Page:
The ThermoWorks T-Grip thermometer is a heavy-duty device for use in environments where the speed of an instant-read thermometer isn’t needed. The unit is available in different probe lengths — 5″, 12″, 24″, and 36″ — plus four different color options.
The thermometer exhibits excellent accuracy, but speed is not its strong suit. It takes about eight seconds for a reading to stabilize which is too slow for it to be considered an instant-read product.
The temperature scale can be either °F or °C, selectable by holding the on/off switch for five seconds on power-up. The display can rotate 180° to facilitate reading from awkward angles. To save battery life, the unit will turn itself off after 10 minutes. The auto on/off feature can be turned on or off if desired by pressing the power button six times. If enabled, the thermometer will power itself down after 10 minutes.
The backlight is activated by pressing the power button while the unit is on. Another momentary press will turn the backlight off. When activated, the light will shut itself off after 10 seconds to conserve battery power.
If needed, the thermometer can be calibrated. There is a MIN/MAX button to capture the reading in difficult situations.
The e-mail address and phone number of the company are found on the instruction sheet should help or service be required.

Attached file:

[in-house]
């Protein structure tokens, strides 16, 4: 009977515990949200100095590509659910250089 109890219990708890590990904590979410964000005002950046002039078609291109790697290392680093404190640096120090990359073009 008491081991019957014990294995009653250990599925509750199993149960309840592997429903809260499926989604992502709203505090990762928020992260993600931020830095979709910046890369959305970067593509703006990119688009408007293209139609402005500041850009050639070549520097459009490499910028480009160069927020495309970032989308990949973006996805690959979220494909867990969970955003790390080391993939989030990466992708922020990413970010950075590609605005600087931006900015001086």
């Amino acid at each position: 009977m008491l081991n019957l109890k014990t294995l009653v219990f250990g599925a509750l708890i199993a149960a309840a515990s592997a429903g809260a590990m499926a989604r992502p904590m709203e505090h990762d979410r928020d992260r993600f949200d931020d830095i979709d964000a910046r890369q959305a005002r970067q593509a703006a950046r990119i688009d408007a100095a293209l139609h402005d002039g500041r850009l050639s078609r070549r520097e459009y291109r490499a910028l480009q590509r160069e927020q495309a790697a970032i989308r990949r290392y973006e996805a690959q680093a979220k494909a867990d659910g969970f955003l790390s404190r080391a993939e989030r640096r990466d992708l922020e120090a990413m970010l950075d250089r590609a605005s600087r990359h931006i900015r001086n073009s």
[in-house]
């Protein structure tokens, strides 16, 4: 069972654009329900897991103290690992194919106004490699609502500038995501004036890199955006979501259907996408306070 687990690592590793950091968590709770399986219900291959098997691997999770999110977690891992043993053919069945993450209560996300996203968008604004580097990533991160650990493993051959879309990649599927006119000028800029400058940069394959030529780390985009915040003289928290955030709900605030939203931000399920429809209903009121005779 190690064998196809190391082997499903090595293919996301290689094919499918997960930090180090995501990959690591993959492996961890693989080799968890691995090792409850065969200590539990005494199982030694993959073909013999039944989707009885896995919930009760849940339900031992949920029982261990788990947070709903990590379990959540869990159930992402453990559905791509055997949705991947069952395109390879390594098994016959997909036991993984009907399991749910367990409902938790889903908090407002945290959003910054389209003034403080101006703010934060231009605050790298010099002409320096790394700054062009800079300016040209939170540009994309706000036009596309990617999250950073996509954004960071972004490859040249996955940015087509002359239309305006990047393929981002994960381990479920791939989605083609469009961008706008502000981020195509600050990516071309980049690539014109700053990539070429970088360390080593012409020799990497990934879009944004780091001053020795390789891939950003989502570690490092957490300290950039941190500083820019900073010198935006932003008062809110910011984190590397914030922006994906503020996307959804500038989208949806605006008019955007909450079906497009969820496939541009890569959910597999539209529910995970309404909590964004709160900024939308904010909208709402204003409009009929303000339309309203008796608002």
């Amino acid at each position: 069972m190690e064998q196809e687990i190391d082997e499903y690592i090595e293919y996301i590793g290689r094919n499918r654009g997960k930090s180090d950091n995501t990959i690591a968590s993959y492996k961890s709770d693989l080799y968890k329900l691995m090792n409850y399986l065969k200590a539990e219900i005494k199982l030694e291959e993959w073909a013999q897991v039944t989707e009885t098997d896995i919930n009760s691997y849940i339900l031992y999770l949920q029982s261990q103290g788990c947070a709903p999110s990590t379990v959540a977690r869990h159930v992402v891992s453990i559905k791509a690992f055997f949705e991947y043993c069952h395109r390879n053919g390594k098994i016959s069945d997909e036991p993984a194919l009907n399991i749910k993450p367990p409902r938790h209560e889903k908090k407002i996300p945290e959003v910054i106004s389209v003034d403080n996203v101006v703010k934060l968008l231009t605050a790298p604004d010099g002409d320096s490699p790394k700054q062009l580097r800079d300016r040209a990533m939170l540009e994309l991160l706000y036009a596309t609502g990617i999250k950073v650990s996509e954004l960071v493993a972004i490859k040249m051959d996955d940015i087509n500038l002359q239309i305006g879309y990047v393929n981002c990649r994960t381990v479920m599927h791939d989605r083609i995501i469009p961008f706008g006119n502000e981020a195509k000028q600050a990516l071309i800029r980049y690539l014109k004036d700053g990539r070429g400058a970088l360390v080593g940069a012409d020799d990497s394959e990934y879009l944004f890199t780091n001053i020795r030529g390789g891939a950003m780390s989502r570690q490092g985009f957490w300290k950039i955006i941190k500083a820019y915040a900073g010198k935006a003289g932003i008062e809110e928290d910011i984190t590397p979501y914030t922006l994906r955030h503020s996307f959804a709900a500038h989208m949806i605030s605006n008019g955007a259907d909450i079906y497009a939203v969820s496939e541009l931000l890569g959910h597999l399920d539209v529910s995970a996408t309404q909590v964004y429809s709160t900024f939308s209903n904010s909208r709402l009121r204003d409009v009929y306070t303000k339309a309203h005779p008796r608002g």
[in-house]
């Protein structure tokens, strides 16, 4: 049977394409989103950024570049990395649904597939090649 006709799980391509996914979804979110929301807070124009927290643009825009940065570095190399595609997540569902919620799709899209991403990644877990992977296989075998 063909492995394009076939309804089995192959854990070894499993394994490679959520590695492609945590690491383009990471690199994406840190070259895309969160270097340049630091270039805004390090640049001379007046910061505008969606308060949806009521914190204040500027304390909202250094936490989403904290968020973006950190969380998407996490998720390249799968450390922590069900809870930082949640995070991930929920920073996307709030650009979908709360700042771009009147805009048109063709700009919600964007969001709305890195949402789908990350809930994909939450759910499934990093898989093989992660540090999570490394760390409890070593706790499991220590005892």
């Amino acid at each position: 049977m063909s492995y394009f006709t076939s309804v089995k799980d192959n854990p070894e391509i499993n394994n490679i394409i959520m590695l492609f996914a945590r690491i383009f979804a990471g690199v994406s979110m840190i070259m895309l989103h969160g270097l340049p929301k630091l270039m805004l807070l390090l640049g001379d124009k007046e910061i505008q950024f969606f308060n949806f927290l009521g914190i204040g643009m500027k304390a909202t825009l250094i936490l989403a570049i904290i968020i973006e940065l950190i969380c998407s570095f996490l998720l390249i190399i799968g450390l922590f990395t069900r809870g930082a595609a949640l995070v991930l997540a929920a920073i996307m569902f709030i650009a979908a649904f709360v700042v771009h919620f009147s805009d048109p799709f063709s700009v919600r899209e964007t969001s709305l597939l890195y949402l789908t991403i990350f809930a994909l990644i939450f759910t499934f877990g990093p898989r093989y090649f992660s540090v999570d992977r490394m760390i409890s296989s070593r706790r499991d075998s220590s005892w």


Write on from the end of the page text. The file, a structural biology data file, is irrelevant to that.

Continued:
This is a heavy-duty thermometer for use in demanding scenarios. It is well-made and is waterproof to IP67, but it IS NOT suitable for situations where a quick reading is required.
Quality construction is evident throughout; this will last a lifetime. We’re giving it a Silver Medal because it’s not really well-suited for our mission, but it is an excellent product if speed isn’t a determining factor.
Where to buy (buying from this supplier supports this website):
Thermometer, battery, instructions, certificate of calibration
Published On: 8/11/2023
Last Modified: 8/17/2023
Bill McGrath - Bill McGrath is AmazingRibs.com's Thermometer Maven. He has sophisticated equipment, an electrical engineering degree from Cornell University, and an MBA (almost) from UC Berkeley. Despite being mostly retired, he is still the person responsible for developing and updating all of ExxonMobil's training modules.